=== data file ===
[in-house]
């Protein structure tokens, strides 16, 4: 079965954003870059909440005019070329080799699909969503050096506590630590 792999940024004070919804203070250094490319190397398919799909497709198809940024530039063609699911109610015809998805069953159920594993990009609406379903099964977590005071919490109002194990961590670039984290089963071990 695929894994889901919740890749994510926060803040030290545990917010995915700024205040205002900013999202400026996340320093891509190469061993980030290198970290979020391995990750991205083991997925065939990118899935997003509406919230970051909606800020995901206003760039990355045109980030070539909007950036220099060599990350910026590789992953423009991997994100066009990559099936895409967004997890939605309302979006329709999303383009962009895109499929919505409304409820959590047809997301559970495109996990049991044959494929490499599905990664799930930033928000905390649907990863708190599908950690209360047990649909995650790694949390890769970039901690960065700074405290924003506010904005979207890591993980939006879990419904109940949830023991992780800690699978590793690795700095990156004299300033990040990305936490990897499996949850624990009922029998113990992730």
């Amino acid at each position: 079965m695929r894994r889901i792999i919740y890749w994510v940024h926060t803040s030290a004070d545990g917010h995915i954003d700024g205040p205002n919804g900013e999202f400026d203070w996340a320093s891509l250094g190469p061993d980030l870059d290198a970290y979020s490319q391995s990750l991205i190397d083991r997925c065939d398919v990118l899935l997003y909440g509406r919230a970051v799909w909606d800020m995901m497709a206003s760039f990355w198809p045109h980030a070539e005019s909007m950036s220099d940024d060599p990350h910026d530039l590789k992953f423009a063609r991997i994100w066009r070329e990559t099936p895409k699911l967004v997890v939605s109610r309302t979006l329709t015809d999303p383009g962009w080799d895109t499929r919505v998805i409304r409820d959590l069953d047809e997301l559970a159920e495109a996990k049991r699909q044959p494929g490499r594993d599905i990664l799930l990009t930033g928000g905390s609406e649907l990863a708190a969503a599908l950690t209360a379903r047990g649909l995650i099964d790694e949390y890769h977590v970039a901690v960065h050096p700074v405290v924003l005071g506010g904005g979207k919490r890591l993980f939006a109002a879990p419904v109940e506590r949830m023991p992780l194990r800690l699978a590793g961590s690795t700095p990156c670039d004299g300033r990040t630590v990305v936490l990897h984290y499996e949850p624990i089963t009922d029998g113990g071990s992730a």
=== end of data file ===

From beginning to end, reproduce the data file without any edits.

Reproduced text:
[in-house]
């Protein structure tokens, strides 16, 4: 079965954003870059909440005019070329080799699909969503050096506590630590 792999940024004070919804203070250094490319190397398919799909497709198809940024530039063609699911109610015809998805069953159920594993990009609406379903099964977590005071919490109002194990961590670039984290089963071990 695929894994889901919740890749994510926060803040030290545990917010995915700024205040205002900013999202400026996340320093891509190469061993980030290198970290979020391995990750991205083991997925065939990118899935997003509406919230970051909606800020995901206003760039990355045109980030070539909007950036220099060599990350910026590789992953423009991997994100066009990559099936895409967004997890939605309302979006329709999303383009962009895109499929919505409304409820959590047809997301559970495109996990049991044959494929490499599905990664799930930033928000905390649907990863708190599908950690209360047990649909995650790694949390890769970039901690960065700074405290924003506010904005979207890591993980939006879990419904109940949830023991992780800690699978590793690795700095990156004299300033990040990305936490990897499996949850624990009922029998113990992730």
């Amino acid at each position: 079965m695929r894994r889901i792999i919740y890749w994510v940024h926060t803040s030290a004070d545990g917010h995915i954003d700024g205040p205002n919804g900013e999202f400026d203070w996340a320093s891509l250094g190469p061993d980030l870059d290198a970290y979020s490319q391995s990750l991205i190397d083991r997925c065939d398919v990118l899935l997003y909440g509406r919230a970051v799909w909606d800020m995901m497709a206003s760039f990355w198809p045109h980030a070539e005019s909007m950036s220099d940024d060599p990350h910026d530039l590789k992953f423009a063609r991997i994100w066009r070329e990559t099936p895409k699911l967004v997890v939605s109610r309302t979006l329709t015809d999303p383009g962009w080799d895109t499929r919505v998805i409304r409820d959590l069953d047809e997301l559970a159920e495109a996990k049991r699909q044959p494929g490499r594993d599905i990664l799930l990009t930033g928000g905390s609406e649907l990863a708190a969503a599908l950690t209360a379903r047990g649909l995650i099964d790694e949390y890769h977590v970039a901690v960065h050096p700074v405290v924003l005071g506010g904005g979207k919490r890591l993980f939006a109002a879990p419904v109940e506590r949830m023991p992780l194990r800690l699978a590793g961590s690795t700095p990156c670039d004299g300033r990040t630590v990305v936490l990897h984290y499996e949850p624990i089963t009922d029998g113990g071990s992730a």